When is it time to use a CRM?

When is it time to use a CRM?

Most companies go through the same stages regarding their customer management processes.

Let's illustrate using an example. Anne is a freelance event planner. In the beginning, all the customer relationship is her sole responsibility. She stores all the client data in her phone, and whatever tasks she has, she easily remembers.

Later on, as the number of customers and the complexity of the projects grows, she'll start using reminders and organizing emails into folders, according to their priority.

Anne's business starts growing, so she decides to found a company and hire a salesperson and a project manager. The situation now becomes a bit more complicated, as all three of them have to share client data and responsibilities. The fact that all these are stored in Anne's phone, is not very convenient. The natural step is to store all the client data and tasks in a shared Excel spreadsheet.

Leaving memos won't cut it anymore
Leaving memos won't cut it anymore

But this is only a stopgap solution: it's difficult to apprehend and only scalable to a certain point. Anne's colleagues will soon face her with questions like: did we send out the quote already? Or did we order the giant chocolate cake?

If things got to this point, then Anne definitely needs a framework, that adds structure to their customer relationship and sales processes.

This framework is the CRM, or Customer Relationship Management software. There's hundreds of CRM systems: out-of-the-box products and custom solutions galore. We're discussing the actual things to look out for when choosing the right solution in a separate article.

How does a CRM help?

Without considering any kind of CRM, we can tell you that they all solve the same inherent problems. Basically they support your sales and customer relationship management processes.

Organising your data

A CRM organises all the client data in one place, usually in the cloud. This will act as a single-source of information, accessible by our whole team from anywhere, anytime and from any type of device.

Most CRM's are able to import this data from several sources. For example, we'll be able to connect the CRM with our favourite email client or our smartphones. Additionally, a CRM can process leads that are coming from our website or newsletter campaigns.

Some CRM's are even able to connect to external sources, such as LinkedIn or Facebook, and automatically gather information about the customer, that can help us in our sales processes.

Most CRM's are capable of gathering data from multiple sources
Most CRM's are capable of gathering data from multiple sources

Supporting your customer communication

A CRM allows us to see all the communication that has been ongoing with a certain customer, and what tasks are waiting to be handled. This is usually done on a timeline view, making it clear for us to see who is responsible for which task. It also makes it easy to reassign tasks between colleagues, if for example, one of them is away on holidays.

Furthermore, a CRM will send us notifications about every approaching task. This way we can avoid those painful moments when we forget about a deadline or a follow-up email.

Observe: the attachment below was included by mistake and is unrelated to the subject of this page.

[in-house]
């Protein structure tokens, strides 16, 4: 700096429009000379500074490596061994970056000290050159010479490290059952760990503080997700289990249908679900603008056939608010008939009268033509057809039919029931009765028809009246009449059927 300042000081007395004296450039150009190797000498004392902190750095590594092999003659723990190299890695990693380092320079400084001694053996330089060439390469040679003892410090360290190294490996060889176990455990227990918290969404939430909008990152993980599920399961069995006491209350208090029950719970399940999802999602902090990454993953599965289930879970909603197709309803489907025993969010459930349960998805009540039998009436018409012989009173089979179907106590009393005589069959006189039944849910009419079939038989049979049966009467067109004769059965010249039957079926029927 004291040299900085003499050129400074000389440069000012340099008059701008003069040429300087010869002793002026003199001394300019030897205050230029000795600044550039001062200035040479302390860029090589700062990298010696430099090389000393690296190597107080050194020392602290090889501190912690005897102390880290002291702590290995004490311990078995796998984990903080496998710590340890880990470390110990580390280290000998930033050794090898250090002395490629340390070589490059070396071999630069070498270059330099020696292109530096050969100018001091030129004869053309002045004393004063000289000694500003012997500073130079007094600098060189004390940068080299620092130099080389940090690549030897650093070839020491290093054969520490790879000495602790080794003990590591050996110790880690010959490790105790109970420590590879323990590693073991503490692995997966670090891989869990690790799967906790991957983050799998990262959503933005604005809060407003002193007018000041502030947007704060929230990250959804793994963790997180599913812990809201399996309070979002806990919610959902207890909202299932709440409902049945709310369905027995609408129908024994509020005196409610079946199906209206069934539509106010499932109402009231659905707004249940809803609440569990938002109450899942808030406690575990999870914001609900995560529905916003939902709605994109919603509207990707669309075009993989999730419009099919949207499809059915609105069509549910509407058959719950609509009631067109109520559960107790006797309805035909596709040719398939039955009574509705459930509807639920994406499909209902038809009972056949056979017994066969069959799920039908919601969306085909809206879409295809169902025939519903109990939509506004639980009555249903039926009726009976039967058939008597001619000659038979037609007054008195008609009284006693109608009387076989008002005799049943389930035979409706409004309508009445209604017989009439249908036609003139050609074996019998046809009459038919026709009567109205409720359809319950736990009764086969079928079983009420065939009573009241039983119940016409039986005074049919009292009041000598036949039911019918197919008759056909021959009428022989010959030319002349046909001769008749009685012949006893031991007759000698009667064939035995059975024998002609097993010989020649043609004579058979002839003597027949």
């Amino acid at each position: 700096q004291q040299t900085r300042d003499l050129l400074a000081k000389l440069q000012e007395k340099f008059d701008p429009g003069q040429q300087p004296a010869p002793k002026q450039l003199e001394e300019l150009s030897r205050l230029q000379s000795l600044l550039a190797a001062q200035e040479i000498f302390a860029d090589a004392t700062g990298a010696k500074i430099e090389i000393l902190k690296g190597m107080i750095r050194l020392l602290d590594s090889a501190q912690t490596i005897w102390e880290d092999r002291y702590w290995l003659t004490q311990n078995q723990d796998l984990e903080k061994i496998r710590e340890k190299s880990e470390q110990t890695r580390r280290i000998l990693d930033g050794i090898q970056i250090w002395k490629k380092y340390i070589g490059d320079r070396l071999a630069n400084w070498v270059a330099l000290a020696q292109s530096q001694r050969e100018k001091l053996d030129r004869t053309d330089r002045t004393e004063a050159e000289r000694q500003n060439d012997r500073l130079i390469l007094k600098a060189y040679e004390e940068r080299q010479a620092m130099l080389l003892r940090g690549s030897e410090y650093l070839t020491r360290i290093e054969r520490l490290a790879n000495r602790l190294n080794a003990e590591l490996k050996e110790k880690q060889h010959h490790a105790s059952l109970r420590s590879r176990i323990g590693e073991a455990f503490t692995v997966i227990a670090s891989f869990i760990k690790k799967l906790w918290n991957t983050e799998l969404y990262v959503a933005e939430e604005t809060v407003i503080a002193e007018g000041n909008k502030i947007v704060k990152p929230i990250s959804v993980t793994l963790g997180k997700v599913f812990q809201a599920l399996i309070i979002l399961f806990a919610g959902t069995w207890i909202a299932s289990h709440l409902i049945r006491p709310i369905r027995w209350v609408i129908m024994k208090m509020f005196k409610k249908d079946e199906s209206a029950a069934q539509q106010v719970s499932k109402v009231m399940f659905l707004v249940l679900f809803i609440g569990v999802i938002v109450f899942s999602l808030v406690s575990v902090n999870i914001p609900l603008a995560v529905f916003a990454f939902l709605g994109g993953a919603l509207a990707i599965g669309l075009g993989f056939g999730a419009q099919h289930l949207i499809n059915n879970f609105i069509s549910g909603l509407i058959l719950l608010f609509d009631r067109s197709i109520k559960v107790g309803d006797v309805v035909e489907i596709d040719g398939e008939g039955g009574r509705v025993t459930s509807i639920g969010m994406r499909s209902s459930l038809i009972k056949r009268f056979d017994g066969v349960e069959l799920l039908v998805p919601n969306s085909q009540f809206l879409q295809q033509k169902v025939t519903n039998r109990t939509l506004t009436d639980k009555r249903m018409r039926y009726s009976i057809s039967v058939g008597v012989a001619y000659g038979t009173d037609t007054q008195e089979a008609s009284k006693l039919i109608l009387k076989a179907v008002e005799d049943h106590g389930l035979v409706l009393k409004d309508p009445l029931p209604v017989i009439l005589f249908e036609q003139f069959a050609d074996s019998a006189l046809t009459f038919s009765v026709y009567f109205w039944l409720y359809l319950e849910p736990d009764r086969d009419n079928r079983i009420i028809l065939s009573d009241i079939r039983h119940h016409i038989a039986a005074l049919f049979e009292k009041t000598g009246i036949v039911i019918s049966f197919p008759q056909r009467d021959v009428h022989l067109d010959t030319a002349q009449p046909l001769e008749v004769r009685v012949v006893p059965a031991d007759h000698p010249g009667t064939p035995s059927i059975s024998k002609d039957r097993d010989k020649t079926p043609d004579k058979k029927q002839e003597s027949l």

Timelines give you an easy way to see all the communication that has been ongoing with a certain customer, and what tasks are waiting to be handled
Timelines give you an easy way to see all the communication that has been ongoing with a certain customer, and what tasks are waiting to be handled

Creating sales pipelines

The third thing a CRM gives you are sales pipelines. Most CRM's predefine between 4 and 7 stages, but in a lot of cases they'll also allow you to customise your own sales pipeline and set up as many stages as you'd like.

For example, Anne could define 4 stages for her event planning business, in which she and her colleagues organise the potential customers:

  • prospect
  • qualified lead
  • proposed lead
  • closed lead

For each stage, she assigns certain tasks to be acted on. For a prospective customer, she would assign a phone call task to find out if the person has an actual interest in their services (if they're qualified). For a qualified lead, she would assign a task to create an offer. For a proposed lead, she could even set the CRM the automatically send follow-up emails.

Sales pipelines are one of the most important frameworks a CRM can give you
Sales pipelines are one of the most important frameworks a CRM can give you

If we break up our sales processes in similar, well-defined, repeatable and measurable steps, our sales attempts will become much easier to plan. Each sale will become the result of an effective process, and not just pure luck.

Conclusions

Let's get back to the main question of our article: when is it time to introduce a CRM system? In general, as long as you're engaging with prospective customers, you could use a CRM to track it.

But should you?

We would recommend implementing a CRM system, when at least one of the following criteria is valid for our business:

  • your client data is not centralised in a single, shareable location
  • you don't know who's responsible for a specific task
  • you keep missing deadlines
  • you don't have a well-defined sales pipeline
  • customer relationship takes up too much of your team's time
  • your sales team reaches 2-3 people

If you'd like to find out more about how a software can help with your customer relationship management and sales processes, get in touch with us, we'd love to discuss your vision and possible solutions.

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